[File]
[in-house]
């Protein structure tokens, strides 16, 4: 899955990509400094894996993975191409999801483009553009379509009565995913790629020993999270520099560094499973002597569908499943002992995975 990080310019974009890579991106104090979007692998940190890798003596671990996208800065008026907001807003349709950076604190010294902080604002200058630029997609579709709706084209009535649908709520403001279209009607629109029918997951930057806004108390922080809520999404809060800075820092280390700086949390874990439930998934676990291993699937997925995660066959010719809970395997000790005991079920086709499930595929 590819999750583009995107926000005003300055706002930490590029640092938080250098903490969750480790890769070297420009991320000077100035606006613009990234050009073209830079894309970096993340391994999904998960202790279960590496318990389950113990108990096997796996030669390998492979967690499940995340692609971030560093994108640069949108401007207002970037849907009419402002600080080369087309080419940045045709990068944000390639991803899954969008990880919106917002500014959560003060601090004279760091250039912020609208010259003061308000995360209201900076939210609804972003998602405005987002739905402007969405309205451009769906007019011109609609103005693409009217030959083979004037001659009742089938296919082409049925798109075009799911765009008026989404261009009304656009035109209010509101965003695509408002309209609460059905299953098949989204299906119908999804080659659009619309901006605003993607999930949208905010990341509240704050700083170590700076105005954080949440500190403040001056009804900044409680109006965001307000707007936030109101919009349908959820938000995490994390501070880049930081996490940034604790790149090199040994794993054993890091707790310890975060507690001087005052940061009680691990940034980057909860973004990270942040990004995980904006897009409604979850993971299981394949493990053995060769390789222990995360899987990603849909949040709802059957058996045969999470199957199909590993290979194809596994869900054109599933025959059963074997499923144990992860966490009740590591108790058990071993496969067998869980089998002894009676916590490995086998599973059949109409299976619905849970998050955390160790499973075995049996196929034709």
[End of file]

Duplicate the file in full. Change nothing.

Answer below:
[in-house]
């Protein structure tokens, strides 16, 4: 899955990509400094894996993975191409999801483009553009379509009565995913790629020993999270520099560094499973002597569908499943002992995975 990080310019974009890579991106104090979007692998940190890798003596671990996208800065008026907001807003349709950076604190010294902080604002200058630029997609579709709706084209009535649908709520403001279209009607629109029918997951930057806004108390922080809520999404809060800075820092280390700086949390874990439930998934676990291993699937997925995660066959010719809970395997000790005991079920086709499930595929 590819999750583009995107926000005003300055706002930490590029640092938080250098903490969750480790890769070297420009991320000077100035606006613009990234050009073209830079894309970096993340391994999904998960202790279960590496318990389950113990108990096997796996030669390998492979967690499940995340692609971030560093994108640069949108401007207002970037849907009419402002600080080369087309080419940045045709990068944000390639991803899954969008990880919106917002500014959560003060601090004279760091250039912020609208010259003061308000995360209201900076939210609804972003998602405005987002739905402007969405309205451009769906007019011109609609103005693409009217030959083979004037001659009742089938296919082409049925798109075009799911765009008026989404261009009304656009035109209010509101965003695509408002309209609460059905299953098949989204299906119908999804080659659009619309901006605003993607999930949208905010990341509240704050700083170590700076105005954080949440500190403040001056009804900044409680109006965001307000707007936030109101919009349908959820938000995490994390501070880049930081996490940034604790790149090199040994794993054993890091707790310890975060507690001087005052940061009680691990940034980057909860973004990270942040990004995980904006897009409604979850993971299981394949493990053995060769390789222990995360899987990603849909949040709802059957058996045969999470199957199909590993290979194809596994869900054109599933025959059963074997499923144990992860966490009740590591108790058990071993496969067998869980089998002894009676916590490995086998599973059949109409299976619905849970998050955390160790499973075995049996196929034709």